Five people died after turning on grill instead of oven, inquest hears

Five people killed by carbon monoxide poisoning died after accidentally turning on the grill instead of the oven on their Beko cookers, inquest hears

  • Maureen, Audrey and Alfred Cook, Kevin Branton, and Richard Smith, all died
  • The Cook family, Mr Branton and Mr Smith died of carbon monoxide poisoning
  • The victims lived in neighbouring Cornish towns and died within three years
  • They all had cookers made by Arçelik, the parent company of Beko, inquest told
  • Cooker created build up of carbon monoxide when grill was used with door shut

Five people who were killed by carbon monoxide poisoning were likely to have died after accidentally turning on the grill instead of the oven to cook food, an inquest heard.

Richard Smith, 30, and Kevin Branton, 34, husband and wife John, 90, and Audrey Cook, 86, and their daughter Maureen, 47, all succumbed to carbon monoxide poisoning.

Mr Smith and his friend were discovered in the home they shared in Saltash in November 2010 while the Cook family were found dead inside their static caravan in Camborne in February 2013.


Kevin Branton, 32 (left), and Richard Smith, 30 (right), from Saltash in Cornwall, died in the home they shared on November 13, 2010, after accidentally switching on the grill instead of the oven and closing the door of the Beko cooker they were using, an inquest has heard

Cornwall Coroner’s Court heard that at both scenes, uncooked food was discovered in the ovens while the grills were found turned on.

In both incidents, the cooker involved was a Beko Plc, which had been manufactured by its Turkish parent company Arcelik.

The grill door was fitted with a rubber seal to reduce noise when in use, which had created an airgap.

The operating instructions said the door should be left open when the grill was being used.

When the grill was used with the door closed, it caused fatal levels of carbon monoxide to build up.

But the inquest heard that the company issuing safety certificates on behalf of Beko did not test the grill with the door closed as it was not ‘foreseeable’ consumers would.

Detective Sergeant Jonathan Bray, of Devon and Cornwall Police, said in the cases of the Cornish victims, it appeared the grill of the Beko cooker was turned on by mistake as uncooked food – sausages and a pie – were found in the respective ovens.

Alfred Cook, 90, who was also known to friends as John, and his 86-year-old wife Audrey were two of the people killed by carbon monoxide poisoning from the faulty cooker in Cambourne

Referring to the Cooks, he said: ‘I felt it was quite feasible that the wrong knob had been turned, that the uncooked sausages in the oven, the grill door closed, and the grill turned on.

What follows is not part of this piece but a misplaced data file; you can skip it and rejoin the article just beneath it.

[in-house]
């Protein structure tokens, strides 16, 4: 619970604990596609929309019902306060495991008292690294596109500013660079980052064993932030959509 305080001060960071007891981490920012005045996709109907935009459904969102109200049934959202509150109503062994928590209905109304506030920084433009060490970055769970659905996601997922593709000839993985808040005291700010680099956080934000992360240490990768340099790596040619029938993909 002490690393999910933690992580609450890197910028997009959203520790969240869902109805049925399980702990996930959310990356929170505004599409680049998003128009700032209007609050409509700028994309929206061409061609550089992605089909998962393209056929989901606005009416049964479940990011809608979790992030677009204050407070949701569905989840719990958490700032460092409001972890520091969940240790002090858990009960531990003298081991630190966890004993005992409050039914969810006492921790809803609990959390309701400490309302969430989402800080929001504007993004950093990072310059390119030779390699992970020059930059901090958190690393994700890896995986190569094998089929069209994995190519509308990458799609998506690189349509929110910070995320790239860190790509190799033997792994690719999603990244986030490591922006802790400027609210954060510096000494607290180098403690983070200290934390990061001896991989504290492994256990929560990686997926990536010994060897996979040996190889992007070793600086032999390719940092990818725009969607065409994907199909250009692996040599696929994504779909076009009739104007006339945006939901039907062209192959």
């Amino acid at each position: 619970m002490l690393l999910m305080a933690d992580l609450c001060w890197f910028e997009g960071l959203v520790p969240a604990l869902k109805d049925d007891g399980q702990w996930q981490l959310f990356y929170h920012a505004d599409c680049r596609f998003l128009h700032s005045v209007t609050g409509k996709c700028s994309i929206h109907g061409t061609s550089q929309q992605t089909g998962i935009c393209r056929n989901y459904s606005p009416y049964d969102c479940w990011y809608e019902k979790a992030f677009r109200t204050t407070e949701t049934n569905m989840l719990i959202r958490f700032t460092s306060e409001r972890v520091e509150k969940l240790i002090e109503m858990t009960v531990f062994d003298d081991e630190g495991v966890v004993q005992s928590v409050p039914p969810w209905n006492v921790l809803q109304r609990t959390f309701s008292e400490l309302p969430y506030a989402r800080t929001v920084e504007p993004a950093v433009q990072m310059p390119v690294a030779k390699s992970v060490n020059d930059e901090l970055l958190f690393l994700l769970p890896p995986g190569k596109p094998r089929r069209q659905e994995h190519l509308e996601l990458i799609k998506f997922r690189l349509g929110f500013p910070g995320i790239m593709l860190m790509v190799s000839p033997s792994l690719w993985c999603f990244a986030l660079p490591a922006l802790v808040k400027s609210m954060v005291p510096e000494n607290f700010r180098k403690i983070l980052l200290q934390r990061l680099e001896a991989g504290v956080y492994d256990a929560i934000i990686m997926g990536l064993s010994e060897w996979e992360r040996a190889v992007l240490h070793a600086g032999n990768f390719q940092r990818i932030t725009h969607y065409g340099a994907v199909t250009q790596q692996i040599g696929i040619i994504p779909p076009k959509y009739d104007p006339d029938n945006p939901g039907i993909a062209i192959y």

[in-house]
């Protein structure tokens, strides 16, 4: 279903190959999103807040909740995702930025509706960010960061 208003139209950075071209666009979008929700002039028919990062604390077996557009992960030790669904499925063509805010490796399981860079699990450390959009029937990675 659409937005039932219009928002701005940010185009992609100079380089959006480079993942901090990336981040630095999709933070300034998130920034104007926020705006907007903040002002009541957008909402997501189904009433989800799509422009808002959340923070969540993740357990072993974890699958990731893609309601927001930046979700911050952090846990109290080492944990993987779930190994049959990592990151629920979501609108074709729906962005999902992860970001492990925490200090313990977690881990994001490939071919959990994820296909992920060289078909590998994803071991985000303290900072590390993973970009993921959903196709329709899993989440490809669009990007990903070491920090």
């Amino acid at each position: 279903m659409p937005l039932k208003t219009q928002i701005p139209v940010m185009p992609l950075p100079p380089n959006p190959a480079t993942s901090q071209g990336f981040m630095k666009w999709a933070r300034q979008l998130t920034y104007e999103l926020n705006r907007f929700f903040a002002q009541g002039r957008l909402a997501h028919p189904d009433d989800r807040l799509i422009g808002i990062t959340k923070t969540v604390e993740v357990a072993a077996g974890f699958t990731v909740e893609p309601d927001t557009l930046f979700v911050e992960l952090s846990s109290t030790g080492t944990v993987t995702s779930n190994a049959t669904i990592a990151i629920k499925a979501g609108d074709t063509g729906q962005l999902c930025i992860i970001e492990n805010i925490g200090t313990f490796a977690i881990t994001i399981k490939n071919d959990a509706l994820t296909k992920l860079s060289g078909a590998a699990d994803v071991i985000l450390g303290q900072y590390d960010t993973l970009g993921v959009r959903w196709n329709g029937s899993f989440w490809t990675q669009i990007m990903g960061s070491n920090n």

He added: ‘Both appeared to have accidentally switched on the wrong knob on the appliance.’

Det Sgt Bray said that as part of his investigation into the Cornwall deaths, he became aware of 18 deaths – including in Cork, Doncaster and Kent – linked to gas cookers.

‘For the scope of our inquiry we were only asked to look at the particular deaths related to Cornwall,’ he said.

‘Initially when we started to look into that we were aware of a number of other deaths that happened nationally and also in Ireland.

‘That currently stands at 18, although I am aware that there are three of those 18 whereby the cookers that were used were linked, the coroners may have found other reasons for the deaths.’

Det Sgt Bray said that Beko had failed to notify trading standards in 2009 of the potential safety risks linked to 23 models of cookers, which could have created a serious risk of carbon monoxide poisoning.

The Beko oven which caused the death of Richard Smith and Kevin Branton in Cornwall in 2010. Arçelik said it has conducted ‘misuse’ testing, but did not foresee the grill would be operated with the door closed because the makers ‘couldn’t see into the minds of the end user’


Kevin Branton, 32, and Richard Smith, 30, from Saltash, Cornwall, died on November 13, 2010, passing away after inhaling too much of the deadly gas which was released by the cooker

In 2014, Beko was fined £76,659 after pleading guilty to 23 charges of failing to notify.

The inquest also heard from Intertek, a testing and quality assurance company that provided certification services to Beko appliances.

Philip Poolley, head of notified body for Intertek, said the firm tested gas appliances by following the operating instructions included in the manual.

The hearing has previously heard that users of the Beko cooker were advised in the manual to use the grill with the door open.

‘It is not foreseeable that someone might inadvertently close the grill door and turn the wrong knob,’ Mr Poolley said.

‘In hindsight it is foreseeable because it’s happened quite a lot.’

He told the court the testing regime had now changed as a consequence of these incidents.

Assistant coroner Geraint Williams asked Mr Poolley: ‘Given your experience and position and you’ve talked about hindsight, was the standard appropriate at the time?’

He replied: ‘It would appear not. It didn’t foresee this.’

 The inquest continues.

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